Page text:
Remembering Senator John McCain

Too many remarkable people have passed away recently, among them the Queen of Soul Aretha Franklin; celebrated playwright Neil Simon; and fundraising icon Jerry Panas, a personal mentor. Senator John McCain was one of the greats America lost in August -- a month ago today.

McCain was, of course, the legendary Republican senior senator from Arizona and Navy pilot during the Vietnam War who after being shot down on a combat mission spent over five years at the infamous “Hanoi Hilton” as a POW. He returned home a changed man and eventually threw his hat into the political ring, winning a US Senate seat in Arizona in 1986 and running for president twice.

  Crouch & Associates' Wanda Urbanska with Senator John McCain on May 12, 2014.

Crouch & Associates' Wanda Urbanska with Senator John McCain on May 12, 2014.

Senator McCain represented what has become increasingly uncommon in Washington and America, no matter your party. He was a statesman who thought for himself. One of McCain’s mentors was legendary Democratic Senator Henry “Scoop” Jackson of Washington state. From Jackson, McCain learned that members of Congress are charged with keeping American foreign and domestic policy consistent with our nation’s core values. He learned that voting your conscience is more important than keeping lock step with your party.

What I didn’t realize until Senator McCain passed away is that a member of our Crouch & Associates team was privileged to work with him. In May of 2014, when our Wanda Urbanska was the president of the Jan Karski Educational Foundation, she was introduced to the senator at the annual meeting of the American Jewish Committee. The foundation’s board of directors voted to present Senator McCain with its annual Spirit of Jan Karski Award. Wanda’s assignment was to persuade him to accept it.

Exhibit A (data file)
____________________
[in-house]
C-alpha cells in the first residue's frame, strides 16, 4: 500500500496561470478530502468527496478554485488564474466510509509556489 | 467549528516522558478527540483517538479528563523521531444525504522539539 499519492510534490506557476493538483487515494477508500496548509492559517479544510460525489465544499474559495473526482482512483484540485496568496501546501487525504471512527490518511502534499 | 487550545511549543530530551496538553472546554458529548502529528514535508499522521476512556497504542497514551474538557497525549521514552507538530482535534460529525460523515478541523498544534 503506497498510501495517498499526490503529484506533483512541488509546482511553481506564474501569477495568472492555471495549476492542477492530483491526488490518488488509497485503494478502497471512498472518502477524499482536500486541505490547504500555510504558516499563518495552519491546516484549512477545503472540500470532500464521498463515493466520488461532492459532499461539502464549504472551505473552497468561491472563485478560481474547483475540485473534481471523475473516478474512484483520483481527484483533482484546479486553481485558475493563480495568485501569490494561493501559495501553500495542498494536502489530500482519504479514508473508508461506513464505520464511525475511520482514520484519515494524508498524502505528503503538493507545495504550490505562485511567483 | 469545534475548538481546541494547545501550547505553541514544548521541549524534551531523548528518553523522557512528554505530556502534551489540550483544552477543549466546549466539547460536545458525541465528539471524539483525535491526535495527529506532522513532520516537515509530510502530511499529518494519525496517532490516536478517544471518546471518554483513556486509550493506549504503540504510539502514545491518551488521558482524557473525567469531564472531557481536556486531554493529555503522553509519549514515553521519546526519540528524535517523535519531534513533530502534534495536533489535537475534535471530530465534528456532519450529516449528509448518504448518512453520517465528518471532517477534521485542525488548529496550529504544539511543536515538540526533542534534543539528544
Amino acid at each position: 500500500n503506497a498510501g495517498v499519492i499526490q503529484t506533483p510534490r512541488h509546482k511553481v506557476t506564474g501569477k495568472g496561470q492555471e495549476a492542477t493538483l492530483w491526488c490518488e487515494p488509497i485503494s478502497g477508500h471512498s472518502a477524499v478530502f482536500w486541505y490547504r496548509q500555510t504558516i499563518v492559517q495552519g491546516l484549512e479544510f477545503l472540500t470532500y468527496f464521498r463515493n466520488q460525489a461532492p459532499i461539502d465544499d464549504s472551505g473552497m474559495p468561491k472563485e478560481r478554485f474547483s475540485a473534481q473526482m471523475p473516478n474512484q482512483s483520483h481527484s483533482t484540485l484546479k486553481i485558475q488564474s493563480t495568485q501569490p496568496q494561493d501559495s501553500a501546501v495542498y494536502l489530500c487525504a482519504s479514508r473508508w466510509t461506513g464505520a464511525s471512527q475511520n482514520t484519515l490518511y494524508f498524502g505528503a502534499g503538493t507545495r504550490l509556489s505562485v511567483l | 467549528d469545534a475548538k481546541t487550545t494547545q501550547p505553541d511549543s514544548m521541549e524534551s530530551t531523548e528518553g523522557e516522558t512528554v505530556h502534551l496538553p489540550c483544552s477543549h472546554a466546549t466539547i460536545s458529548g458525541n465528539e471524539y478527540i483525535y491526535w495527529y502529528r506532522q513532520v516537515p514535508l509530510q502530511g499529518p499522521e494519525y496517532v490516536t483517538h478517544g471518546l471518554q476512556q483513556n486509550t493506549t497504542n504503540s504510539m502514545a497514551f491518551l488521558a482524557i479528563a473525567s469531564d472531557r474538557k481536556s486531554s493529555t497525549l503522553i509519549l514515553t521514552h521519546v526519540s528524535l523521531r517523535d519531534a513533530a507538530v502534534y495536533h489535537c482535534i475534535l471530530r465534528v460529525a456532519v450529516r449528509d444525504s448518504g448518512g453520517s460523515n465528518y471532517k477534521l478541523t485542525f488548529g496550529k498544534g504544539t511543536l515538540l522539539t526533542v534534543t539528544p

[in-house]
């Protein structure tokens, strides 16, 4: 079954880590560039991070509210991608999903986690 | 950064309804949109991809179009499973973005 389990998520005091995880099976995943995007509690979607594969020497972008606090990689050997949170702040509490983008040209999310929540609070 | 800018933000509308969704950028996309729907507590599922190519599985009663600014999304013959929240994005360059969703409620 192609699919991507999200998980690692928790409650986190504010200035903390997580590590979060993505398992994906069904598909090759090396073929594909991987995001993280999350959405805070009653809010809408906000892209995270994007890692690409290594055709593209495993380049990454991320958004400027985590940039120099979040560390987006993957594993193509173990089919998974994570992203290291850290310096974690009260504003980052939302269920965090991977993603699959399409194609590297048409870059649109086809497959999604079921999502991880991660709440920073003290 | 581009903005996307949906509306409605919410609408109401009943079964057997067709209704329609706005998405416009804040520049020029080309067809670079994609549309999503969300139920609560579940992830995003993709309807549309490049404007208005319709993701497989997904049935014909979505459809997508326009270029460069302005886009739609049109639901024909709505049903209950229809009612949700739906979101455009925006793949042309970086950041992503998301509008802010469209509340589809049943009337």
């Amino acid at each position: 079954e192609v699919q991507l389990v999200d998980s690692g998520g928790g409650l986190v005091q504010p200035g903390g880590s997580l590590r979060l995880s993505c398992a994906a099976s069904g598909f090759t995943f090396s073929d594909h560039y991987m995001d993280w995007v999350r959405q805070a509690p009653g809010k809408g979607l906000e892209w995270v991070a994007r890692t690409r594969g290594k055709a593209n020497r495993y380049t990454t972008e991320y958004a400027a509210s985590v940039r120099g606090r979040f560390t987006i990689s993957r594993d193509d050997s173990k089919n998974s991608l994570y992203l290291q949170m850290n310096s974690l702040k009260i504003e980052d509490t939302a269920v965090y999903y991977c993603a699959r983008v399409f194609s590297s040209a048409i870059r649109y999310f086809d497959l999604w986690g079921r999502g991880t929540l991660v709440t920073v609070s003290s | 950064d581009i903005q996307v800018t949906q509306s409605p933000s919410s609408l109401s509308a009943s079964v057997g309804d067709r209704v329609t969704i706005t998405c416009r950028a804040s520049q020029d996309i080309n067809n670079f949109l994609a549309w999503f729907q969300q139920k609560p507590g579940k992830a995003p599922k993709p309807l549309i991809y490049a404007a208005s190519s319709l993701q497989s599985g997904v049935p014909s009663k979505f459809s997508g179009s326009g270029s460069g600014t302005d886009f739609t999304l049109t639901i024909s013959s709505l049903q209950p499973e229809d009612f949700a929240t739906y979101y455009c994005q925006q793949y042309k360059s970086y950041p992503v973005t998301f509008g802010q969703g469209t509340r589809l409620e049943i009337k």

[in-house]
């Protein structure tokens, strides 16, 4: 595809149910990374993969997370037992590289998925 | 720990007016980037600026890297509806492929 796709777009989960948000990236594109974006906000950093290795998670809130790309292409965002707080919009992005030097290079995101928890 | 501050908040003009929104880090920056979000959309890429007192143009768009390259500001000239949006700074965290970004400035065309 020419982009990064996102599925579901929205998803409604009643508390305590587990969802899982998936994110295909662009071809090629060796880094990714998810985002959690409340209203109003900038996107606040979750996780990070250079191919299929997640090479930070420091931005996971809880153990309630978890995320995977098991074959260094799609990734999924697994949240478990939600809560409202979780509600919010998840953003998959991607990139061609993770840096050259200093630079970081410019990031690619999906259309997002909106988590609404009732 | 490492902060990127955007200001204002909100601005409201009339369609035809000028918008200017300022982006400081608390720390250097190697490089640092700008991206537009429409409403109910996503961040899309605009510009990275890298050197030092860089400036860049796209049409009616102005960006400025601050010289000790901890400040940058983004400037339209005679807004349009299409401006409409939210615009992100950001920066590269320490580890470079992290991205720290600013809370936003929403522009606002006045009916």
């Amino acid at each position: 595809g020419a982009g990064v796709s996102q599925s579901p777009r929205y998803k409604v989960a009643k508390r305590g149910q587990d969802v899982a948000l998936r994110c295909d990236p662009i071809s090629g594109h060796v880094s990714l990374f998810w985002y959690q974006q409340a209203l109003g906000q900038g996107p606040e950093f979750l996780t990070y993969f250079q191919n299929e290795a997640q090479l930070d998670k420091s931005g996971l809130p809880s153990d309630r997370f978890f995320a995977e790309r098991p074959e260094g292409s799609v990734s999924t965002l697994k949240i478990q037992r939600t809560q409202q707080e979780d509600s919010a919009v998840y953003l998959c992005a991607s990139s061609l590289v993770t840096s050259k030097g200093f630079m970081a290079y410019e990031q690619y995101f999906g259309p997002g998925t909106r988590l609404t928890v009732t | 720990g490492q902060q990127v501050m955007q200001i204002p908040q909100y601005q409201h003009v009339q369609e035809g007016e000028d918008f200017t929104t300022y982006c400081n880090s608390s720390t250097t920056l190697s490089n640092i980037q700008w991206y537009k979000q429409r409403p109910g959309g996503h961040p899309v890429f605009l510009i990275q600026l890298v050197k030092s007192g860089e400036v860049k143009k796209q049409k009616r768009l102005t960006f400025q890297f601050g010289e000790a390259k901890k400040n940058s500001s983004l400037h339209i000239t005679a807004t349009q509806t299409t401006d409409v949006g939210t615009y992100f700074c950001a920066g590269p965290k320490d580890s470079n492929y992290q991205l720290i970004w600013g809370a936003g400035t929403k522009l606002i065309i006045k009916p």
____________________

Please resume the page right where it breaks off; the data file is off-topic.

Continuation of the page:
When Wanda had a chance to speak with the senator and discuss the heroism and legacy of Jan Karski, she was impressed that the senator already knew a great deal about the legendary hero of the Polish Underground in World War II – especially his patriotism and love of country. What’s more, McCain identified with the famous courier who had been tortured by the Nazis on a military mission. (After careful deliberation, Senator McCain agreed to accept the award.)

As Senator McCain is laid to rest and hailed as one of the most consequential senators of the last half century, we can all remember to step outside our personal comfort zones of ideology or religion, race or nationality, to learn from others, as McCain did.  When we do so, we stretch ourselves, and grow, and do the hard work of building relationships and consensus rather than harboring prejudice and maintaining divisions.

Remembering Jerry Panas

All of us in the development world were saddened by the death a month ago today of philanthropy legend Jerold “Jerry” Panas at age 89. The news rippled out to everyone in our field, but was felt most acutely by those of us who knew him best.

I was privileged to work with Jerry in 2013 and 2014. Though neither of us were young and impressionable when we began our work together, I learned so much from him. Indeed, many of the lessons he imparted are now part of the credo at my performance consultancy, Crouch & Associates, where the skills of emotional intelligence and attention to detail are the cornerstone of everything we teach.

I first met Jerry at a Council of Independent Colleges conference in 1993 which I attended as the new president of Georgetown College in Kentucky. I was immediately taken with Jerry’s “presence” and even more struck by the fact that despite his legendary status, he didn’t want to talk about himself but wanted to learn about me. The other thing that you couldn’t help but notice was how well he dressed. He was wearing a coat and tie, crisp and buttoned up, the first time we met and consistently going forward, always looking as if his next appointment was with a photographer from Town & Country.

When I stepped down from Georgetown College after 22 years of service, Jerry invited me and my wife Jan to dinner in Chicago along with his wife, Felicity. On the spot, he offered me a chance to join Jerold Panas & Linzy Partners. “I started this firm as a ministry,” he said. “I know you will treat it the same way.” 

As the world knows, Jerry was extraordinarily persuasive; before long, Jan and I found ourselves living in the Windy City. Jerry and I worked together closely for a year and a half before I decided to return to North Carolina and start my own firm.